Slideshow: What To Make Of Wikileaks

Images and notable quotes from a recent symposium on Wikileaks and Internet Freedom, sponsored by the Personal Democracy Forum in New York City.

<strong>Tom Watson, managing partner and founder of CauseWired.</strong>
Tom Watson, managing partner and founder of CauseWired.
I do believe that intent matters. Julian Assange has a point of view and a political intent. This act may have been planned to weaken the current administration. And I worry about the power concentrated in that one man of mystery and his political agenda.

 

( Esther Stein/PDF )
<strong>Rebecca MacKinnon, fellow at New America and co-founder of Global Voices Online</strong>
Rebecca MacKinnon, fellow at New America and co-founder of Global Voices Online
All along we've actually been advising activists to use gmail and Amazon, because they are more protected from DOS attacks. So it's hard to be robust and protected, you have to rely on the private sector.
( Esther Stein/PDF )
<strong>Jeff Jarvis, journalist and creator of BuzzMachine (on right above)</strong>
Jeff Jarvis, journalist and creator of BuzzMachine (on right above)
We are moving from a world that's power to power to one that's peer to peer, and the power will fight back against that.

 

( Esther Stein/PDF )
<strong>Arianna Huffington, founder of Huffington Post</strong>
Arianna Huffington, founder of Huffington Post

In this debate over whether Assange is a jerk or not, we are almost forgetting the actual information that has come out of the leaks. We are seeing a drip-drip-drip of information, and you never know which piece of information will cause the public to stand up and question our policy.

( Esther Stein/PDF )
<strong>Doug Rushkoff, author of Program or Be Programmed</strong>
Doug Rushkoff, author of Program or Be Programmed

The watchdog press was killed by the same forces that prevented us from having the Internet we thought we could have, and that's corporatism and complacency. We have to ask ourselves: Do we want a real Internet? We don't have a peer-to-peer Internet, and the question of whether we want one is the same question of whether we want a real democracy. Right now the net is totally top-down and centralized. But I believe this wikileaks situation gives us a glimpse that it's possible to have a real peer-to-peer net. I just don't know if people will choose that.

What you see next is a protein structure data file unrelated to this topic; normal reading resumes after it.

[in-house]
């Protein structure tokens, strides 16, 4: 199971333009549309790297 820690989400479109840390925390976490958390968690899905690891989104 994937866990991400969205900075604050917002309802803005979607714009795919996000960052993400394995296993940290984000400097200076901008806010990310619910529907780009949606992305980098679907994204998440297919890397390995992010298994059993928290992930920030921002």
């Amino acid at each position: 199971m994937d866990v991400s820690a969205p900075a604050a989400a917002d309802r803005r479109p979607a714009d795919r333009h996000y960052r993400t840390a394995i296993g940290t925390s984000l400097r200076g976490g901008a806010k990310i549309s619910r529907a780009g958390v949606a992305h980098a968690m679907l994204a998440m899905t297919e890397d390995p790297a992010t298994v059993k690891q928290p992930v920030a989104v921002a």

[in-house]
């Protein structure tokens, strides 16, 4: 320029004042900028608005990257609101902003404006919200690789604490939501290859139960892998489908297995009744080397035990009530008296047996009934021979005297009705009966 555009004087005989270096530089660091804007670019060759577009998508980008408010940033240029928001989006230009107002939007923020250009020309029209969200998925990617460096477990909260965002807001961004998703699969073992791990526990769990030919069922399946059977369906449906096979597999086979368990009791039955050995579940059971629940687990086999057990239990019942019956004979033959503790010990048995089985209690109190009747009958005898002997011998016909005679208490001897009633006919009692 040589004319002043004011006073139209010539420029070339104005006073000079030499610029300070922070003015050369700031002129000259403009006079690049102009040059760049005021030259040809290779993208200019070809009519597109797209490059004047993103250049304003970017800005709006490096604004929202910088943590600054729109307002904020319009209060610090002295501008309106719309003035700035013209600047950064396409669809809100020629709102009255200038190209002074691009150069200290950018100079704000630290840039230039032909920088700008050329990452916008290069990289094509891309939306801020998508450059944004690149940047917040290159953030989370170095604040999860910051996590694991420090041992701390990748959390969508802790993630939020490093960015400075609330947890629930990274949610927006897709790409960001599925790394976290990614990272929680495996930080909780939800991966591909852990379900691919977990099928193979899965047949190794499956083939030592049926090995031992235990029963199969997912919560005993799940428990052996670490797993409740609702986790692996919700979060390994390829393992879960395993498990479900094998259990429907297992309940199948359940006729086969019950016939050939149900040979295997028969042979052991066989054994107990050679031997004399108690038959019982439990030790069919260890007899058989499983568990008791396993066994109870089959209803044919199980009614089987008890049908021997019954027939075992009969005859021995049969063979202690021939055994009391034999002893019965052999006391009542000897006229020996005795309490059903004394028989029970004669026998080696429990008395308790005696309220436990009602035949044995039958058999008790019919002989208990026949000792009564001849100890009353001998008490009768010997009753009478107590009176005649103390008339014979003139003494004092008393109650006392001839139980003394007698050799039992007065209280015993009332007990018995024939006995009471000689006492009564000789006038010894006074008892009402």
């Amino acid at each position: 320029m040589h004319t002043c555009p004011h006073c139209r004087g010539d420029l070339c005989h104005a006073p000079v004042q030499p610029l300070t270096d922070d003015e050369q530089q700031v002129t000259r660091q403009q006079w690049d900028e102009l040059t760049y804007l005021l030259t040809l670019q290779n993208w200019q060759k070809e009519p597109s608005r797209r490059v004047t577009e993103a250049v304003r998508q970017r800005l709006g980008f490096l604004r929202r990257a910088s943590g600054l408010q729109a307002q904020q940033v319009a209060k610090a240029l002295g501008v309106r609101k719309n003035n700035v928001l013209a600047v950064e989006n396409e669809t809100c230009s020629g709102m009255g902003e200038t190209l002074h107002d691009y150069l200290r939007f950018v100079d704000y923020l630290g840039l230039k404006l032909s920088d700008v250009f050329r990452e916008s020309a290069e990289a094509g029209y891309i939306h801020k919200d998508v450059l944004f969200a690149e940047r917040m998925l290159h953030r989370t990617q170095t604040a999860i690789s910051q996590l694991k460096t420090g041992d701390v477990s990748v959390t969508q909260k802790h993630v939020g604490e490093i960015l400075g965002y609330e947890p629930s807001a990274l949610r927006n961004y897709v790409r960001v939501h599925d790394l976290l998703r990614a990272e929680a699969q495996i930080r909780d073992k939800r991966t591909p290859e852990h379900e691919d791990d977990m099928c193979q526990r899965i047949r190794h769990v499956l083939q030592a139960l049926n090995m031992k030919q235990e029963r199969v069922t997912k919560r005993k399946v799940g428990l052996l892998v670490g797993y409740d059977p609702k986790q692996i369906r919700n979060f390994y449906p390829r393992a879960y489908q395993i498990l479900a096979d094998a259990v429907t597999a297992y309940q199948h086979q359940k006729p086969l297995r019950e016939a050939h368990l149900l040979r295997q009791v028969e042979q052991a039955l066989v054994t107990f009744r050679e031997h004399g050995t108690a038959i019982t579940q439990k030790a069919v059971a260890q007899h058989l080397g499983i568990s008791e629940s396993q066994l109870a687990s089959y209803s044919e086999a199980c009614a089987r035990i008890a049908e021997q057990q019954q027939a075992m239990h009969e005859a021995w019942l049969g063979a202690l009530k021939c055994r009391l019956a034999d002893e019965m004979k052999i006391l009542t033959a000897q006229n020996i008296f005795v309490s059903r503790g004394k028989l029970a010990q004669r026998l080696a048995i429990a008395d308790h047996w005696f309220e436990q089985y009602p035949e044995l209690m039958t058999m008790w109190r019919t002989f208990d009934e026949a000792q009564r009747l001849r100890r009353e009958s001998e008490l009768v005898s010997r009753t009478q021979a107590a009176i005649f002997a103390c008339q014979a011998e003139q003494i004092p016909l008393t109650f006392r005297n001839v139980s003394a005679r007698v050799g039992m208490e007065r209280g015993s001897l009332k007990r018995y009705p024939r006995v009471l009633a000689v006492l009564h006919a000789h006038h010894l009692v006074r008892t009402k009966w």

( Esther Stein/PDF )
<strong>Jay Rosen, professor of journalism at New York University</strong>
Jay Rosen, professor of journalism at New York University
Wikileaks is a few things. One, it's the world's first stateless news organization, and we don't know what rules apply to it. People feel anxiety, and they fill it with lots of bad ideas about Wikileaks. It's taken this to show us just how stated we actually are. Wikileaks is also a promise to sources -- it says that we will encrypt your documents in such a way that the authorities won't know who you are...and after verifying we will publish to the world. And sources are voting with their leaks -- they are choosing to go to wikileaks over newspapers. That promise is working, and it tells us something about our newspapers. It's that the watchdog press died.

 

( Esther Stein/PDF )
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